After killing Maxson, Leopold discovers a girl who is camping out alone on the shore of the lake. He approaches her, only to be deterred by her barking dog. The girl carries on with her business, unconcerned about the barking dog. Leopold retreats. Later, Leopold kills another colleague, Ewing.

His two colleagues now deceased, Leopold returns to the lake where the girl is still camping and waits for an opportunity to abduct her. His perseverance pays off when she strips down to a yellow bikini to go swimming. She dives into the lake, swimming carefree until Leopold catches her underwater. He swims with her to his lab, even as she struggles in vain to escape.

At the lab, the bikini-clad girl is lying strapped down in a mesh basket next to the large tank of Zaat. She is unconscious, and Leopold reveals his intentions to make her his mate. Leopold injects Zaat into her neck. As she is immersed into a tank of Zaat, the girl wakes up and struggles against the ropes holding her. The equipment malfunctions for reasons unknown, and her corpse, partially transformed, is pulled from the tank.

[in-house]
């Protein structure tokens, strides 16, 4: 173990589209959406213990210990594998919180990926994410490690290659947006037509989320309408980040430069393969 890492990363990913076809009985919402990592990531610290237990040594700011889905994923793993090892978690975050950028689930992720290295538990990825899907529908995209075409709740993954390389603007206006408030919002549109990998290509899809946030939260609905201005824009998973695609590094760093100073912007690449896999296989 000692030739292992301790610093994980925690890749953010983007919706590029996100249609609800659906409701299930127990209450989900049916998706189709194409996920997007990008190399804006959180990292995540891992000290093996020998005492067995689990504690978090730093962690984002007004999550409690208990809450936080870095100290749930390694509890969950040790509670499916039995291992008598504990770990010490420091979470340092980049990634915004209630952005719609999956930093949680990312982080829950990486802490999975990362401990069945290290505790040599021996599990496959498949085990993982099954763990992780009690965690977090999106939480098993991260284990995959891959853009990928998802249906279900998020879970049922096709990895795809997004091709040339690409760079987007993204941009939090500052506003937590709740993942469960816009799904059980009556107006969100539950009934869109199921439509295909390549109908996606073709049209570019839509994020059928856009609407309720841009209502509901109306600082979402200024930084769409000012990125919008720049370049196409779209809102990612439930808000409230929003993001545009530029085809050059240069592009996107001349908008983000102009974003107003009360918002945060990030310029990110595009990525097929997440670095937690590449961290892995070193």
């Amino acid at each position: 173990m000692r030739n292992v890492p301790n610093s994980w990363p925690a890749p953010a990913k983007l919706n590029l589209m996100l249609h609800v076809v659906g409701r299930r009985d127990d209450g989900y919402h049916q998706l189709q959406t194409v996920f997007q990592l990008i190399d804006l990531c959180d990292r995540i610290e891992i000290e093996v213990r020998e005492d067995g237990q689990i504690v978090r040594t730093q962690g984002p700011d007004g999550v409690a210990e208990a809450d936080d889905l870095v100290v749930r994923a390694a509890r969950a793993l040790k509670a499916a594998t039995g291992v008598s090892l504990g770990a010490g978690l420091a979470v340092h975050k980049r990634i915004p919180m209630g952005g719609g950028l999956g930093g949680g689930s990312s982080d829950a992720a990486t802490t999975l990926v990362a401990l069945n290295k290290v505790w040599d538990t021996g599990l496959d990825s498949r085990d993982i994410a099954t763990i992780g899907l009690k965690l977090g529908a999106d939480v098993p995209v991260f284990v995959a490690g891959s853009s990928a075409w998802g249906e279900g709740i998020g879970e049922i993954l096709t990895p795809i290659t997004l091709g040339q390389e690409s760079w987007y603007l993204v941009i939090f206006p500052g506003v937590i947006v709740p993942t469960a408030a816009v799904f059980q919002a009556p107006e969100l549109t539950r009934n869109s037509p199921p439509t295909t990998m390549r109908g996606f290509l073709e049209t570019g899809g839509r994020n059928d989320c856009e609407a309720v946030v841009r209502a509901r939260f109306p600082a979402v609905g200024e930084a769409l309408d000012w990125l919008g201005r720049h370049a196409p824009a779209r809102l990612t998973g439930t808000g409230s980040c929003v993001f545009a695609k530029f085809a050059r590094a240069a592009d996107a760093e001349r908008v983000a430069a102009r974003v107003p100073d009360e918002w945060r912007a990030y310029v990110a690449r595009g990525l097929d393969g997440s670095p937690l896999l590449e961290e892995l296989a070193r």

The movie strangely diverts from the storyline for approximately 10–15 minutes to show a lingering scene of the town sheriff Lou, watching a small group of youths playing religious folk music. After one of the youths (an acoustic guitarist, Jamie DeFrates, who also wrote the songs for the film) finishes leading the group in a song, the town's sheriff, Lou, places them all in the town's jail, presumably for their own protection. (This scene does not appear in all released versions.)